- Indignant Heart and Charles Denby's self-development as worker-editor
- McKibben's "The End of Nature"
- Women's freedom, the religion of the oppressors, and the religion of the oppressed: Sharia law, the Catholic hierarchy, and the Religious Right
- Chinua Achebe (1930-2013) and his legacy
- Reading Marx’s Critique of the Gotha Program
- After the election: How do we oppose Trump’s fascism and move forward?
Tag Archives: revolution in permanence
A Dec. 7, 2016, presentation by Franklin Dmitryev on “After the election: How do we oppose Trump’s fascism and move forward?” Continue reading
[I am posting this piece I wrote in 2006 because I believe it sheds light on current debates on interpreting Marx’s Critique of the Gotha Program and broader debates about Marxist-Humanism. It was originally published in Pre-Convention Discussion Bulletin #2, August 2006, … Continue reading
Official Call for national gathering of News and Letters Committees to work out Marxist-Humanist perspectives for 2015-2016 Continue reading
Marx, by unchaining the dialectic, discovered a whole new continent of thought and of revolution. Marx’s critique of Hegelian dialectic meant not merely a substitution of materialism for idealism, but an extension of the dialectic from its seeming burial in Thought alone by the presence of the dialectic in the development of reality. Continue reading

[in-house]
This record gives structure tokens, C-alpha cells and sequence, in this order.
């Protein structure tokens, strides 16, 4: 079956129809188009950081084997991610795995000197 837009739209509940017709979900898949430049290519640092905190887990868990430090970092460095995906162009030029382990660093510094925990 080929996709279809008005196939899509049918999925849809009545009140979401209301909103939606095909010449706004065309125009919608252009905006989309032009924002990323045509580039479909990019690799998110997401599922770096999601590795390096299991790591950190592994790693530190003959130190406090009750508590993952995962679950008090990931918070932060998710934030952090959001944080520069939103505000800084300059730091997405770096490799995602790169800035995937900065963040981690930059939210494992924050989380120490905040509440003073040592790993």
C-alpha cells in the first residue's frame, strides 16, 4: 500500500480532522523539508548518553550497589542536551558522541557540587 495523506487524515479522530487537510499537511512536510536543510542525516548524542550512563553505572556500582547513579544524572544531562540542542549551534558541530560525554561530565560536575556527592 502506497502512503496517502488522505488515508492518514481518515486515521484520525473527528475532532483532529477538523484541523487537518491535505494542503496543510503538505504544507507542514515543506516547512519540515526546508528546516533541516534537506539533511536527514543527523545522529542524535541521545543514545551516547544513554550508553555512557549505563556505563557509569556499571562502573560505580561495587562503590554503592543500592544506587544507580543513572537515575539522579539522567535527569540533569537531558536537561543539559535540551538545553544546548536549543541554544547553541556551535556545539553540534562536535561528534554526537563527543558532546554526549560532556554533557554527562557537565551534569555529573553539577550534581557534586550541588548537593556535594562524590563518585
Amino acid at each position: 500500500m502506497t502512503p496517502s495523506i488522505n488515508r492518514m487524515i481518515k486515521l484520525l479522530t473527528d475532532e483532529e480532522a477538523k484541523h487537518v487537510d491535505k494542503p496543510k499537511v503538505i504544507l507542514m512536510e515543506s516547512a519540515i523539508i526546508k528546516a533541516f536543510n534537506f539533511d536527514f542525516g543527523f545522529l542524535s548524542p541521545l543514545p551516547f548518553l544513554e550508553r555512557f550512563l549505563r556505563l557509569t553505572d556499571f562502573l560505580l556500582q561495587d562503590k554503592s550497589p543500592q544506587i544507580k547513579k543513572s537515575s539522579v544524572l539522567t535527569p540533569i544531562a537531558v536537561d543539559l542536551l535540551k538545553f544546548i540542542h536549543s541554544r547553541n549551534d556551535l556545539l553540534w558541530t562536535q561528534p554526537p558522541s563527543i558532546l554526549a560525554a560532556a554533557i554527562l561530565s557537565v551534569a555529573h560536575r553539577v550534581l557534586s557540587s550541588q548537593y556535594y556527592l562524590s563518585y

News and Letters Committees has posted its OFFICIAL CALL FOR CONVENTION to Work Out Marxist-Humanist Perspectives for 2014-2015 February 23, 2014 To All Members of News and Letters Committees Dear Friends: The sharpness of revolution and counter-revolution … Continue reading
Three years ago, the Egyptian Revolution was fighting for its life in Tahrir Square. For 18 days and nights, the women and men of the Square faced off against President Hosni Mubarak’s security forces and thugs. In the end Mubarak was forced to follow Tunisia’s President-for-life, Ben Ali, into retirement and shame. The light of freedom spread–Square to Square, occupation to occupation. It was a historic turning point. Continue reading
The persisting economic crisis has spurred new interest in Karl Marx including “Communization Theory” which projects Marx’s dialectic as a total break with capitalism but without posing a need for dialectical mediation beyond capitalism. Continue reading